Please look for these great resources of information! We hope you have as much fun reading them as we have publishing each one! Also, to build community we love sharing members’ recipes in newsletters, too! If you have a tried-and-true or heirloom recipe you’d like to share for one or more of the veggies, please share away!
What is a Community Supported Medicine share?
Prepare to be amazed! Unique to our cooperative’s CSA program is our Community Supported Medicine share (CSM). LFFC member farmer Lancaster Farmacy is proud to offer the freshest Certified Organic herbal medicine. Knowledgeably grown by trained herbalists and harvested, and prepared, with care right here in Lancaster County, PA. With the CSM share, Lancaster Farmacy, works to support our bioregion and enable all living beings access to health through food and herbs by growing their own herbal medicine and restoring natural healing traditions.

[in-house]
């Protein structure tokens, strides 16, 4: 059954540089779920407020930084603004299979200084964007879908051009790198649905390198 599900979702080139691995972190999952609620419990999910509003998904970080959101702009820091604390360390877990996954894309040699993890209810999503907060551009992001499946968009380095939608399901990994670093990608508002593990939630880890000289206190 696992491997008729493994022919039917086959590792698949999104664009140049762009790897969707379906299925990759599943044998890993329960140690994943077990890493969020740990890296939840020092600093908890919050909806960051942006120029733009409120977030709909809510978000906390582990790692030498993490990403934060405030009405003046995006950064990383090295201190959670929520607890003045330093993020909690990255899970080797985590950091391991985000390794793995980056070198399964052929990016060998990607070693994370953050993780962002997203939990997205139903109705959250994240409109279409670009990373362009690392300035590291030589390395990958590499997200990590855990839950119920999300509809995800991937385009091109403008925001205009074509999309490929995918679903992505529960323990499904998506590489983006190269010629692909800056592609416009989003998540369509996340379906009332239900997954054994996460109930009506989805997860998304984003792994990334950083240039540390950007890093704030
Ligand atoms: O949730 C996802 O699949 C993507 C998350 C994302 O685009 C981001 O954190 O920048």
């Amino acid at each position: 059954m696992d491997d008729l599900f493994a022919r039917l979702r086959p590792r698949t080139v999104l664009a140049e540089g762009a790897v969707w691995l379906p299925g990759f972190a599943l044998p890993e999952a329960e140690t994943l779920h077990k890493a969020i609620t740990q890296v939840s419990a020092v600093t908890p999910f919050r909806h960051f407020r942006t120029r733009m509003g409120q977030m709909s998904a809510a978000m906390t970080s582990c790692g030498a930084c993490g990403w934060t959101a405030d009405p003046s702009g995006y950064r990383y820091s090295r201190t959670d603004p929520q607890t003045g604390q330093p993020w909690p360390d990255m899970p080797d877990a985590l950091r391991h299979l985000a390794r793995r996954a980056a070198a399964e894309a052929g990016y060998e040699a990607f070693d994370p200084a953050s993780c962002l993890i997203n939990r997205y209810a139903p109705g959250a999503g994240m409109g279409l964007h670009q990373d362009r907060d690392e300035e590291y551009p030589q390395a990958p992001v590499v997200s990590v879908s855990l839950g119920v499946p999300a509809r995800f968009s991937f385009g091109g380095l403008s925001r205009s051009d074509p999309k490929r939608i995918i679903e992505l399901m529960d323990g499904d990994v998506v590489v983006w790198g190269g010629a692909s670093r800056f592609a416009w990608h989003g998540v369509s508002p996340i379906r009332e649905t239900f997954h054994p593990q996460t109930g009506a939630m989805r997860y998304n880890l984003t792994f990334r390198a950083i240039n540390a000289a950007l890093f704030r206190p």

This monthly share is one of the most anticipated and heralded deliveries within our own staff and also our members! Each month we excitedly receive this CSM share which includes 3-5 items (more on this to follow!) as well as a handmade newsletter explaining the history and use of each of the share’s contents—a coveted piece of art itself! In addition to the newsletter, CSM share contents include a variety of hand-crafted organic herbal products. You can expect tonics to aid digestion or detox, skin healing salves, therapeutic skin oils with fresh infusions, fresh or dried beneficial tea blends, an occasional dried or fresh herb, and even herbal bath salts to soak in. Like any of our shares at LFFC, the CSM, too, is variable by season. Enjoy!
Will fruit be included?
Fruit is not typically included in our produce shares; however, when in abundance, it may be included! For example, if our farmers have a surplus of watermelons, produce share members may receive a watermelon in their share that week.